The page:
Heroes of Orbis: Dr. Monte Del Monte M.D.

Dr. Monte Del Monte first volunteered his world-leading skills with Orbis on the first generation DC-8 Flying Eye Hospital back in the 1980s.

Dr. Del Monte a leading expert in the field of pediatric ophthalmology and strabismus. He is Professor of Ophthalmology and Visual Sciences and Professor of Pediatrics and Communicable Diseases at the University of Michigan.

With 40 years of pediatric ophthalmology under his belt, Dr. Del Monte has clocked up an impressive 10 medical projects with Orbis. He has taken part in training programs both on board the Flying Eye Hospital and in local hospitals, including projects in Uruguay, Vietnam, India, Peru and Myanmar.

Orbis volunteer Dr. Monte Del Monte training doctors on our project in Mandalay, Myanmar 2019.

Dr. Del Monte has been involved with Orbis as far back as the 1980s

A trip to Peru also saw his undergraduate son, Derek, come along as a volunteer resident physician. Michigan Daily covered it in a web article in 2009. Inspired by his father, Derek is quoted in the piece as saying: “In medicine, a lot of who you become is the role models you have. I think he’s an excellent role model. He’s making me into the doctor I hope to be one day.

Skills & Expertise

Dr. Del Monte graduated from the John Hopkins School of Medicine in 1974, and completed his residency in Pediatrics at the Harvard Boston Children’s Hospital Medical Center and a residency in Ophthalmology at the Johns Hopkins Wilmer Eye Institute where he served as chief resident and assistant chief of service in 1982.

He also completed postdoctoral fellowship training in ocular biochemistry and genetics at the Wilmer Institute and in pediatric ophthalmology and strabismus at the National Children’s Hospital Medical Center in Washington D.C.

Areas of interest

  • Diagnosis and treatment of strabismus and amblyopia in adults and children
  • Lacrimal disorders
  • Glaucoma
  • Cataracts
  • Inherited eye diseases in children

Research areas include tissue culture and cell biology of ocular tissue, retinal degeneration, diabetic retinopathy, ocular inborn errors in metabolism, biochemical genetics, surgical and nonsurgical therapy for strabismus, amblyopia, congenital cataract and pediatric glaucoma.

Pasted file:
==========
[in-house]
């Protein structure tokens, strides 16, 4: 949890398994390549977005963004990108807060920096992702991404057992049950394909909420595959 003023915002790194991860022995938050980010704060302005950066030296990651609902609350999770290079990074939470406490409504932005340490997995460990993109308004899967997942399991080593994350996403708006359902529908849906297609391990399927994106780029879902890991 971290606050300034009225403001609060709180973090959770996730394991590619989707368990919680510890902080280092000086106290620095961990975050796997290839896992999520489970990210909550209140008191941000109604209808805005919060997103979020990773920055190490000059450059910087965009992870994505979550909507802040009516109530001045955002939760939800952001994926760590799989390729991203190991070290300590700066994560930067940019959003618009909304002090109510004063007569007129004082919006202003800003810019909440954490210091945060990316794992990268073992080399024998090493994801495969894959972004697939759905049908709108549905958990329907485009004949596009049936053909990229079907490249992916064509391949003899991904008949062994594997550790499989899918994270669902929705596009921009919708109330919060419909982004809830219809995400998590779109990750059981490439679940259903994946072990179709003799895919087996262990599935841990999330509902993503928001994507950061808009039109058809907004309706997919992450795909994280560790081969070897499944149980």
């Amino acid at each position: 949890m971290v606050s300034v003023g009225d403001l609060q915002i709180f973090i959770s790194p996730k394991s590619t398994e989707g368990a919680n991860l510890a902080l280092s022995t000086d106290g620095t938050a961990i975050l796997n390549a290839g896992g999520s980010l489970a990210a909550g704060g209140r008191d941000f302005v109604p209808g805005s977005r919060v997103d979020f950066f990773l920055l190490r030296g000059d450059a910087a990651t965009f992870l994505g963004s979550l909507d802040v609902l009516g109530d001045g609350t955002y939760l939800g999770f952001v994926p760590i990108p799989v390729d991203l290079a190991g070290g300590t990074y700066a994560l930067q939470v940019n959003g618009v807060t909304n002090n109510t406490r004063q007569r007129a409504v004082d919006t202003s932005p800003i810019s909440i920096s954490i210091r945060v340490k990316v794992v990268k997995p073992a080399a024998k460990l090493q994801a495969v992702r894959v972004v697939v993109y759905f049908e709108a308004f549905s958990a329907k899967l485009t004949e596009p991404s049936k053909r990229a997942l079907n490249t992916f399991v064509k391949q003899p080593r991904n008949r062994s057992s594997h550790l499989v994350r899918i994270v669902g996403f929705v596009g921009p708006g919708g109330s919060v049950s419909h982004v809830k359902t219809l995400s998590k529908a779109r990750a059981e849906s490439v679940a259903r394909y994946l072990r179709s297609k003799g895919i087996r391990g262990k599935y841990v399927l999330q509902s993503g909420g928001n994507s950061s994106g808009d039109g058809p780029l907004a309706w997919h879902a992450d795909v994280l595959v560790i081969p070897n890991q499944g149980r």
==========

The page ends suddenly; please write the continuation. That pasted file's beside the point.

Teacher and Trainer

We caught up with Dr. Del Monte during our recent Flying Eye Hospital project in Mandalay, Myanmar, in 2019, where we heard more about his experiences teaching and training eye teams and his thoughts on fighting preventable causes of blindness in communities where access to quality eye care is a challenge.

Orbis volunteer Dr. Monte Del with local eye physicians on screening day in Mandalay, Myanmar, 2019

Screening day in Mandalay in 2019

He told us: “I think the most unique thing about any of these medical missions, Orbis and all the other ones, is the chance to take care of people in a different way. At home in the United States, there are specialists scattered about. I’m in the University of Michigan and there's always somebody within 300 or 400 miles of me. I see a lot of patients from some distance, but there's always somebody else available who is skilled and qualified. In developing countries, there's nobody else. There’s sometimes very few specialists in an entire country. That essentially means that many people often don't get treated.

“And the satisfaction you get from being a part of this mission—it’s what we were trained to do. And to see the faces of the patient and their families. In the past, sometimes they would bring little gifts and things, even something they had cooked or whatever, and that’s just a unique kind of an experience.”

Dr. Monte Del Monte

Orbis Volunteer Faculty

Orbis has always been the gold stan­dard for med­ical mis­sion work. I tell every­body that — if you want to real­ly expe­ri­ence a med­ical mis­sion the way it should be done, it’s always been an Orbis program.”
Dr. Monte Del Monte surgical skills with local eye doctors in Mandalay, Myanmar, 2019

Sharing surgical skills with local eye doctors in Myanmar in 2019

Dr. Del Monte also explained the impact of not treating strabismus or crossed eyes in a young patient in a timely manner, saying: "Many times they will develop a lazy eye, an amblyopic eye, because they don't use both eyes. They completely lose binocular vision, so that means low depth perception—the ability to do all kinds of fine task that you need both eyes for. And then there's the huge potential of psychosocial trauma to having badly lined up eyes—making it difficult to find spouses and partners and get married, find a job, get work. I mean, their whole lives.

The urgency to treat eye conditions like strabismus in low and middle income countries in recent years has increased too: "One thing we found is that pediatric strabismus used to be relegated as just nothing, really nothing important. The patient is not going to go blind, but now the popularity, around the world, has gained momentum and a lot of people want to learn how to treat it. It's one of the more popular mission types that have been done in Orbis in recent times. At least that's what I understand. In past years it’s been kind of disregarded in most developing countries, and now they're interested in catching up and learning about how to surgically treat it."

And what better volunteer to have on hand to train local ophthalmologists and build capacity for treating strabismus in patients young and old around the world than our very own Dr. Del Monte.

Thank you so much Dr. Del Monte for committing your free time over the past four decades to building the skills of eye teams and giving hope to so many children and families around the world. We're delighted to have you as part of our Orbis family.

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